Fairmont Area offers good, creative proposal
In any industry in the United States, there are a variety of responses to market conditions. Naturally occurring incentives promote efficiency and productivity, both of which bring down costs for consumers while improving the quality of products they buy. When governments intervene in markets, the natural inclinations of human beings and institutions are distorted or negated, meaning needed efficiencies are hampered or lost.
As a public policy matter, governments operate and oversee education. And not only are there public schools, with accompanying distortions, there are incentives for schools that are barely self-sustaining to keep operating, rather than look for ways to consolidate, as would happen in the private sector.
One solution to such distortions is innovation within the system. We believe Fairmont Area Schools Superintendent Joe Brown has hit upon a possibility. This week, he proposed that smaller area schools send whole secondary grades to Fairmont. The schools would pay a portion of their state aid to Fairmont, but keep the rest, allowing them, perhaps, to improve their elementary schools. Students coming to Fairmont would win – by gaining more opportunities – and the smaller districts would benefit financially.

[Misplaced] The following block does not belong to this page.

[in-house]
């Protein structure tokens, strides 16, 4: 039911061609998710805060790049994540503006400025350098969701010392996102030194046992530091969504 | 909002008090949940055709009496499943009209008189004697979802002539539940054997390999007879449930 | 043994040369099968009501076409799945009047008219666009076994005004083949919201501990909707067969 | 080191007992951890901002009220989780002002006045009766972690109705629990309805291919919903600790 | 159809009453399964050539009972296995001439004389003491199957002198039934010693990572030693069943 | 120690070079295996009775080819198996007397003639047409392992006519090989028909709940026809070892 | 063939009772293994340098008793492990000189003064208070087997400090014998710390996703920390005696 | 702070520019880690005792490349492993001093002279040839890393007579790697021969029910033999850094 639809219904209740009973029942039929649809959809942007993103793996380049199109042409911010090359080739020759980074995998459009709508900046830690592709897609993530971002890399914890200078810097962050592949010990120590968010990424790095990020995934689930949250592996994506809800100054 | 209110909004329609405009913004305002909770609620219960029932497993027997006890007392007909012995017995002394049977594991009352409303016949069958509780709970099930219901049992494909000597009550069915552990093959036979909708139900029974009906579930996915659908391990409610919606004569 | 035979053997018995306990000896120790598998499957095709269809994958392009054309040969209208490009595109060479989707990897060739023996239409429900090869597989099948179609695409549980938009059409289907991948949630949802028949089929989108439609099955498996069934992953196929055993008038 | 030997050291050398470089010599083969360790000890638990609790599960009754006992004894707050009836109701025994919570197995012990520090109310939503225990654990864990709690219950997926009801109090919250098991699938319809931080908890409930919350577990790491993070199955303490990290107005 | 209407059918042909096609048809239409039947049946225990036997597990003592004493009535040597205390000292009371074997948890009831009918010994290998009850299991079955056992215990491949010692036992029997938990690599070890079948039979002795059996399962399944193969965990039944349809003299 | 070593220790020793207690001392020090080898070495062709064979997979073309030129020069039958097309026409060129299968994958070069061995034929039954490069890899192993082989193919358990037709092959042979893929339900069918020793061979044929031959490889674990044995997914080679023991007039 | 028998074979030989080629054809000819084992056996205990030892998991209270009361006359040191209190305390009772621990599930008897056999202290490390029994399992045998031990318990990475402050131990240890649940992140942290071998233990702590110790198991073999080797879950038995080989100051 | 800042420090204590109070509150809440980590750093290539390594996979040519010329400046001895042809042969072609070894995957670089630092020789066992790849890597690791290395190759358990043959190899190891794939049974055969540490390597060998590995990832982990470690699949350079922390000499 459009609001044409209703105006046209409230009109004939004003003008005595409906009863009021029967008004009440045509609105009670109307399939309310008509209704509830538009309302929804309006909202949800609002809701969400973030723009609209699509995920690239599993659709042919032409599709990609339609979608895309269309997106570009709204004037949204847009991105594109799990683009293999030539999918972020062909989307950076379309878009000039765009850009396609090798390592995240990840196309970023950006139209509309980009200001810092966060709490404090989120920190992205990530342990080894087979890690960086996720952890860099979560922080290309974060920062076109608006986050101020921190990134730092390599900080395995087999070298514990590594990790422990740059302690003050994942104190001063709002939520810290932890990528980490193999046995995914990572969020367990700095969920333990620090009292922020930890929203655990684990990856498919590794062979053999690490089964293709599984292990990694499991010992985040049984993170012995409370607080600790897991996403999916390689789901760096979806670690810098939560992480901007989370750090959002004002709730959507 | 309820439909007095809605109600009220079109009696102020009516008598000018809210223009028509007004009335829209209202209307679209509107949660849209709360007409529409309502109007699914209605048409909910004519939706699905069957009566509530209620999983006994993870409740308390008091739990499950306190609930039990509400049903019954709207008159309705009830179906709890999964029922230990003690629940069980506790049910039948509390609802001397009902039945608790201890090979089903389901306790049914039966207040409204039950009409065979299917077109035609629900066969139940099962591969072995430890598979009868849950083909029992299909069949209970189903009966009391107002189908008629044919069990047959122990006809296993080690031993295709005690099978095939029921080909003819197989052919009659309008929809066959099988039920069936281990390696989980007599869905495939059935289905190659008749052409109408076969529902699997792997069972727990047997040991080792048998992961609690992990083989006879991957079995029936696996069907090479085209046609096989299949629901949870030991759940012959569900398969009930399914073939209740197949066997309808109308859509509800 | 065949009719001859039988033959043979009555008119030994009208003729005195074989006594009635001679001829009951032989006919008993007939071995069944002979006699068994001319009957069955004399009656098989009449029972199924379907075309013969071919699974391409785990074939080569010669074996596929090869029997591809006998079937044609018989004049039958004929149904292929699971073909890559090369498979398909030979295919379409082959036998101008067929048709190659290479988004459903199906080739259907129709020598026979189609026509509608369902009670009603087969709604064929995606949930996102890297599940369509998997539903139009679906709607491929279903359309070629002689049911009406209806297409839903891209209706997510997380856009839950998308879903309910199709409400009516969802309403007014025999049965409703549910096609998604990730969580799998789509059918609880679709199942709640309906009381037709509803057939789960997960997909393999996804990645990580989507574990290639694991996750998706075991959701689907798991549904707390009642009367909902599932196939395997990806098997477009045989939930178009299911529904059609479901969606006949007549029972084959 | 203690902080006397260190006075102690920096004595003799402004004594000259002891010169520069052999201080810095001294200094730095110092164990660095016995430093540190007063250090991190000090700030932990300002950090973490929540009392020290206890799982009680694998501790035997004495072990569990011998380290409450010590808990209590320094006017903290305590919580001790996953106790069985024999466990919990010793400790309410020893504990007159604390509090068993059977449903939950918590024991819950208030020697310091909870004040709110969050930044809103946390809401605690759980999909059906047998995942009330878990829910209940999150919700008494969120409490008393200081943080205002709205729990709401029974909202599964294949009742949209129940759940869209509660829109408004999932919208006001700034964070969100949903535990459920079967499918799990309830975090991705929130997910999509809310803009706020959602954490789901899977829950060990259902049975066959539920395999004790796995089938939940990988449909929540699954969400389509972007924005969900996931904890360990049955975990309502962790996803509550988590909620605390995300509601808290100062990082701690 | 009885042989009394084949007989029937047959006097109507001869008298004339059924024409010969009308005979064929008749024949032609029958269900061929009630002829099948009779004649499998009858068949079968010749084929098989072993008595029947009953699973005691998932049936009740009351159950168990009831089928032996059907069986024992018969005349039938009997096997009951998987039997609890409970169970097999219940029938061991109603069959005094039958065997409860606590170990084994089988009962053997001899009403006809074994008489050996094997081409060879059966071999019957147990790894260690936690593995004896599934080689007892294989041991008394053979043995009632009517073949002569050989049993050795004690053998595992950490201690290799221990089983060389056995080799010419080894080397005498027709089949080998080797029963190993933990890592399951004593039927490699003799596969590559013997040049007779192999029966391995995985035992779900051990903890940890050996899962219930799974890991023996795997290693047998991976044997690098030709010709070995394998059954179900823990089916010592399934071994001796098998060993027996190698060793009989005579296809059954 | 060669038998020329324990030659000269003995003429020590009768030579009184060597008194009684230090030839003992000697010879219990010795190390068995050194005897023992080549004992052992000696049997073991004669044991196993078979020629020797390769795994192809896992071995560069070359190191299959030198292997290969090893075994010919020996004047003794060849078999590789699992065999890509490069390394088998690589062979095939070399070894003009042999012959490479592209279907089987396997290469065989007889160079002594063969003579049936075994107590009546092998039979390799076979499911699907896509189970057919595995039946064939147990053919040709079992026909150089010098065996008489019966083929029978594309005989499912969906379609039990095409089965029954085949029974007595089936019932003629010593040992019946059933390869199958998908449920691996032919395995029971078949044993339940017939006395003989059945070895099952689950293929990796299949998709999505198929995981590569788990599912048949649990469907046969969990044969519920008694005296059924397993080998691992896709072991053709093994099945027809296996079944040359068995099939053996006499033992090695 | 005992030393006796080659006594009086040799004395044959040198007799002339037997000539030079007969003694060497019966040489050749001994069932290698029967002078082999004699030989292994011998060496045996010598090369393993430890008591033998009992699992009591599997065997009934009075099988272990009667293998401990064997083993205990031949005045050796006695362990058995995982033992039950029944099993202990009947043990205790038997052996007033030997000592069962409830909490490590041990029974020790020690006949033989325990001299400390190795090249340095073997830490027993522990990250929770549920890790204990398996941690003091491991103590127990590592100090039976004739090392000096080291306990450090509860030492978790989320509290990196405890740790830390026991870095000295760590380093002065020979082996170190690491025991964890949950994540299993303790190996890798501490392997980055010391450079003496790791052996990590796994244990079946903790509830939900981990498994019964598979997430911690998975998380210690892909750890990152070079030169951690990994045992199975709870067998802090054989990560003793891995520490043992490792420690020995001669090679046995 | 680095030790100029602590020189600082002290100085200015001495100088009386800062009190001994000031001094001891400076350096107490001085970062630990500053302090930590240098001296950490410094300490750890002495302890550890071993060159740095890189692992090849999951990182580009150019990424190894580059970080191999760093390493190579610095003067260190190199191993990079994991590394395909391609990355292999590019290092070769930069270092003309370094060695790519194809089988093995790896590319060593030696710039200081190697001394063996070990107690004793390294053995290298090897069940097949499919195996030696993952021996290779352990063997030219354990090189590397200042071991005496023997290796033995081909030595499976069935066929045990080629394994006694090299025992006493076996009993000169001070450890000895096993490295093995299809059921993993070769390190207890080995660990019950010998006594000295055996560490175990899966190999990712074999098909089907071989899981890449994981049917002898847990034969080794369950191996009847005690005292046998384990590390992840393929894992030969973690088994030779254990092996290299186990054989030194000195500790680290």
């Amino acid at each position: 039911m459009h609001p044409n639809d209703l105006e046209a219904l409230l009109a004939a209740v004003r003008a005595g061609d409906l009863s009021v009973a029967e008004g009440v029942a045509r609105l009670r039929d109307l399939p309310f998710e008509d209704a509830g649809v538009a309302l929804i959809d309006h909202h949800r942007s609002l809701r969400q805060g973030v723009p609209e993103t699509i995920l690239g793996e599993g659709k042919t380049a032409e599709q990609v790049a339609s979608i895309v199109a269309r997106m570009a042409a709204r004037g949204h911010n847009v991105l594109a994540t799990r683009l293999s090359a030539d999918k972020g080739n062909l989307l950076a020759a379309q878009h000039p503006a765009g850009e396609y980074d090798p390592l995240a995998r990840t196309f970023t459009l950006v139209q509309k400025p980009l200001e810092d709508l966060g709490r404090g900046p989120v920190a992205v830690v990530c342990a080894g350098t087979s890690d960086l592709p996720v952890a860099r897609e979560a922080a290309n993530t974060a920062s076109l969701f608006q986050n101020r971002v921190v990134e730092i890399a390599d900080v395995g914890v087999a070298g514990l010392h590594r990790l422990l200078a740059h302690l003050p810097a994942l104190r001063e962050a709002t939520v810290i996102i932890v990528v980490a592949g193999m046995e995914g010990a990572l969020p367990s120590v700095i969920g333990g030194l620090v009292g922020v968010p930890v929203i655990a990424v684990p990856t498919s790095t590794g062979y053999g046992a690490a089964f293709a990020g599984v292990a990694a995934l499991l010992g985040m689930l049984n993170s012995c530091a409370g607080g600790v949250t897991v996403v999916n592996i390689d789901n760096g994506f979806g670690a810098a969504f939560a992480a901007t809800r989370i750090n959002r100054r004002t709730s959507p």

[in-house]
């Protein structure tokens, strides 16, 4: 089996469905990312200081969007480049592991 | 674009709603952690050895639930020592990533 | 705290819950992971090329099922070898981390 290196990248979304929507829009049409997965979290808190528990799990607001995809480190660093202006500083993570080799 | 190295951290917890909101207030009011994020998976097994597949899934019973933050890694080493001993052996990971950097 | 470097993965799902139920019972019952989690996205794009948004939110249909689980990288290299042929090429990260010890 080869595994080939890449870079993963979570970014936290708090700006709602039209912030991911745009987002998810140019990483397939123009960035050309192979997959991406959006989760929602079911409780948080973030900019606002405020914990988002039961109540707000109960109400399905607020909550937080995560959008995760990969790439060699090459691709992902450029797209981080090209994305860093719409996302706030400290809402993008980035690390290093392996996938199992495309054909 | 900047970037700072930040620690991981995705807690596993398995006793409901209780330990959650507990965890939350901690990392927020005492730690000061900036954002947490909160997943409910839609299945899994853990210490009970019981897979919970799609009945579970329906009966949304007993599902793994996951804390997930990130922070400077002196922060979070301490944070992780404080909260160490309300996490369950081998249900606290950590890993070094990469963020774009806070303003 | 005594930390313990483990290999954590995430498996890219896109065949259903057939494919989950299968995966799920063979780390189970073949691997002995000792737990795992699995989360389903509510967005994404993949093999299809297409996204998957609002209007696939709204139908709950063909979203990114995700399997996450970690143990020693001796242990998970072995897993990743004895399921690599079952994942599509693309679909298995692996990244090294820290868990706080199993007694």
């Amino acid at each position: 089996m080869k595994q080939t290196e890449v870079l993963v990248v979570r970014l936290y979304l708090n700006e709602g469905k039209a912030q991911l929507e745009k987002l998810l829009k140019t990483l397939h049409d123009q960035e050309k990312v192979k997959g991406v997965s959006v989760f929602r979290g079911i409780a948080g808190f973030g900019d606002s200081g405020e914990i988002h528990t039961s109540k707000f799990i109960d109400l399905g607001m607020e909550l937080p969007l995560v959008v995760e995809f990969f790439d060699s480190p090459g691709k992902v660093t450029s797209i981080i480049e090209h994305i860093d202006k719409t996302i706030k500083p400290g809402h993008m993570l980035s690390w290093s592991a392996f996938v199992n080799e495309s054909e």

None of this is perfect, of course. Small schools that cling to existence create huge property tax burdens and pull in normal state aid as well as special state aid that would be better spent elsewhere. But any way to shift this situation in a new direction deserves praise. So we wish Fairmont Area success on its endeavor.